I had TWO, count ’em TWO cross training sessions this week! I even roped this guy into helping me on his “sick” day. He had a cough and ran a fever the day before but was totally normal the next day, but his previous day’s fever kept him out of school. Shackled, I mean, blessed with a child in the morning, we got down to business with my friend Jillian Michaels. Honestly, I find her banter a bit annoying after the first go-through of a workout, and I really dislike having to explain to my children why anyone wants to get rid of their “saddlebags” or why “bathing suit shopping is awful.” I could do without that, but I do find her workouts challenging and they’re generally short enough to keep me from hating it too much. I actually own a couple of her DVDs, and did her “No More Trouble Zones” workout that day. The kid used remote controls as his free weights. Ha.
Earlier today, I did a yoga workout on YouTube. I love that I have a semi-endless stream of yoga workouts on tap. I actually have a couple yoga apps on my iPad as well but I find their semi-robotic voices annoying after awhile. It takes some time and experimentation, but I really like Lesley Fightmaster’s “Fightmaster Yoga” channel on YouTube. Her voice and vocal mannerisms aren’t too annoying, she doesn’t pretend she is the next Buddha, and her workouts are relatively manageable in length. She gets that if I actually had more time, I would get to a yoga studio and not be streaming a YouTube video in my dining room while trying to tune out the My Little Pony show playing in the other room.
People joke in Chicago that we have two seasons–winter and summer. In other words, most of our year is spent complaining that either we are too hot or too cold. That means, we went from weather in the 40’s barely two weeks ago to 85 yesterday. I braced my pale wintery-yellow skin for exposure to the sun (although I think i DID get a tiny bit of sun from the rainy marathon), put on a tank top (BFF represent!), and ran in some delightful humidity and heat. And because our camera culture is teaching our children narcissism, my son demanded to be in the picture. [Note: Someone told me that readers like to see pictures of the bloggers, hence my photo documentation. I will continue to butcher selfies and feel like a dork for your gratification.]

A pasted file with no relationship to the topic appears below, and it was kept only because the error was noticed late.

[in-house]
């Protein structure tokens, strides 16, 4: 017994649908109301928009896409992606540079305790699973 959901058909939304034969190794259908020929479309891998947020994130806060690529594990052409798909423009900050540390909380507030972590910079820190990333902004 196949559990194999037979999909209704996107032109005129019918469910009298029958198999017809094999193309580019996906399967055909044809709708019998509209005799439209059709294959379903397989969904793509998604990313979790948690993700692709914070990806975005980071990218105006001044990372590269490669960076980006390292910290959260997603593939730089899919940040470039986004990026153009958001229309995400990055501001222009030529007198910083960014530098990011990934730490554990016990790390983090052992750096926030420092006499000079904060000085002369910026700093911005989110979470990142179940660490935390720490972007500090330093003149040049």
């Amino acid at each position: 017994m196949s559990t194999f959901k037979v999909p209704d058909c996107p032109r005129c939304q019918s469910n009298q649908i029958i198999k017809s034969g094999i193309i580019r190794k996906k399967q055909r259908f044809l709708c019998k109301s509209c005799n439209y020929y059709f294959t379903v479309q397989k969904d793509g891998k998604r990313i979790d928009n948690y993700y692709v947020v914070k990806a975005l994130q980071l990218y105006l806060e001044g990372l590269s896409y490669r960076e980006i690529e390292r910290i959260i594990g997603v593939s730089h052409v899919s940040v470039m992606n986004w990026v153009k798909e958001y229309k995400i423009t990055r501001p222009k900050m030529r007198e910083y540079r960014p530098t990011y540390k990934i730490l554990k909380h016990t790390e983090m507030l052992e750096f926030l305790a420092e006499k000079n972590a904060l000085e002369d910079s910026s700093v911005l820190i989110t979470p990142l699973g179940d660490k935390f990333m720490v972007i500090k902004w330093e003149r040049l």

While classes have ended, my semester is not quite over. I have a small avalanche of grading threatening to consume me. However, as my “reward” (runnerd anyone?), I have these exciting books to peruse when I am done. So I’m playing with this idea of my racing weight (and, I also realized that I have a high school reunion in July, ha) and eating/cooking/training (nutritionally) better before the next marathon, so I stocked up on my summer reading plans. I’m sure Mr. UnRunner is very happy that I have not spent any more money on my running plans and, instead, checked out the books through inter-library loan. Just so you know that I am a real person and not some health-driven nut (and to consider what a monumental task this will be), I am including the items that were just left of the books on the kitchen counter, out of sight of the camera. Yup, giant bag of peanut M&M’s, new jar of Nutella, and some lovely honey whole wheat bread. There’s also a thing of Play-Doh next to the M&M’s, but I’m not planning on eating that (duh, supermodels eat cotton balls, not Play-Doh). I also demonstrated my excellent parenting skills at Target earlier when my children demanded their own bag of M&M’s (or to at least open the bag I was purchasing), and I refused, stating that this was my bag and not theirs, and that I was not planning on sharing with them nor was I planning on buying them any. Mother of the year here, people. Mother. Of. The. Year.